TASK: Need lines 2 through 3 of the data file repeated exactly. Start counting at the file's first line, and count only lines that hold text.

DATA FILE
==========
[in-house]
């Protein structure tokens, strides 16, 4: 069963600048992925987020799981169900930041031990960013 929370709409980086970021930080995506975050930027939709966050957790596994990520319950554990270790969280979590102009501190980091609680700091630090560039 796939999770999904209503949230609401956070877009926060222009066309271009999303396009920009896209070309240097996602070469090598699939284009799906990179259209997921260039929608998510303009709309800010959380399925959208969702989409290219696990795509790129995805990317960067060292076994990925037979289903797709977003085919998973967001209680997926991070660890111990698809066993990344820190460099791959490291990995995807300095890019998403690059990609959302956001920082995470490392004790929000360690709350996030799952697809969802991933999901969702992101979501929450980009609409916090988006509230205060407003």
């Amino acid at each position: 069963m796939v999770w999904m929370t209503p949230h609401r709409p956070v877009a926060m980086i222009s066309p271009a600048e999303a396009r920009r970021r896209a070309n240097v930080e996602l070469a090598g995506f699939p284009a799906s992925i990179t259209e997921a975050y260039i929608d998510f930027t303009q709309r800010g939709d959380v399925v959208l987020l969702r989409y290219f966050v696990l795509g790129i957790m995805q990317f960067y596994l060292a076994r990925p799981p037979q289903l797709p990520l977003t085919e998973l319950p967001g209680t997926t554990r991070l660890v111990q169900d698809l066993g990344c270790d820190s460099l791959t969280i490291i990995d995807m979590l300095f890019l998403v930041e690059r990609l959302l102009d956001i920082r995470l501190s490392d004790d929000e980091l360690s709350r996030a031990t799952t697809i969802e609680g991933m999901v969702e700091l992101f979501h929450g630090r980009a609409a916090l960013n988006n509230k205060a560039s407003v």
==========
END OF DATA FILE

């Protein structure tokens, strides 16, 4: 069963600048992925987020799981169900930041031990960013 929370709409980086970021930080995506975050930027939709966050957790596994990520319950554990270790969280979590102009501190980091609680700091630090560039 796939999770999904209503949230609401956070877009926060222009066309271009999303396009920009896209070309240097996602070469090598699939284009799906990179259209997921260039929608998510303009709309800010959380399925959208969702989409290219696990795509790129995805990317960067060292076994990925037979289903797709977003085919998973967001209680997926991070660890111990698809066993990344820190460099791959490291990995995807300095890019998403690059990609959302956001920082995470490392004790929000360690709350996030799952697809969802991933999901969702992101979501929450980009609409916090988006509230205060407003």
């Amino acid at each position: 069963m796939v999770w999904m929370t209503p949230h609401r709409p956070v877009a926060m980086i222009s066309p271009a600048e999303a396009r920009r970021r896209a070309n240097v930080e996602l070469a090598g995506f699939p284009a799906s992925i990179t259209e997921a975050y260039i929608d998510f930027t303009q709309r800010g939709d959380v399925v959208l987020l969702r989409y290219f966050v696990l795509g790129i957790m995805q990317f960067y596994l060292a076994r990925p799981p037979q289903l797709p990520l977003t085919e998973l319950p967001g209680t997926t554990r991070l660890v111990q169900d698809l066993g990344c270790d820190s460099l791959t969280i490291i990995d995807m979590l300095f890019l998403v930041e690059r990609l959302l102009d956001i920082r995470l501190s490392d004790d929000e980091l360690s709350r996030a031990t799952t697809i969802e609680g991933m999901v969702e700091l992101f979501h929450g630090r980009a609409a916090l960013n988006n509230k205060a560039s407003v």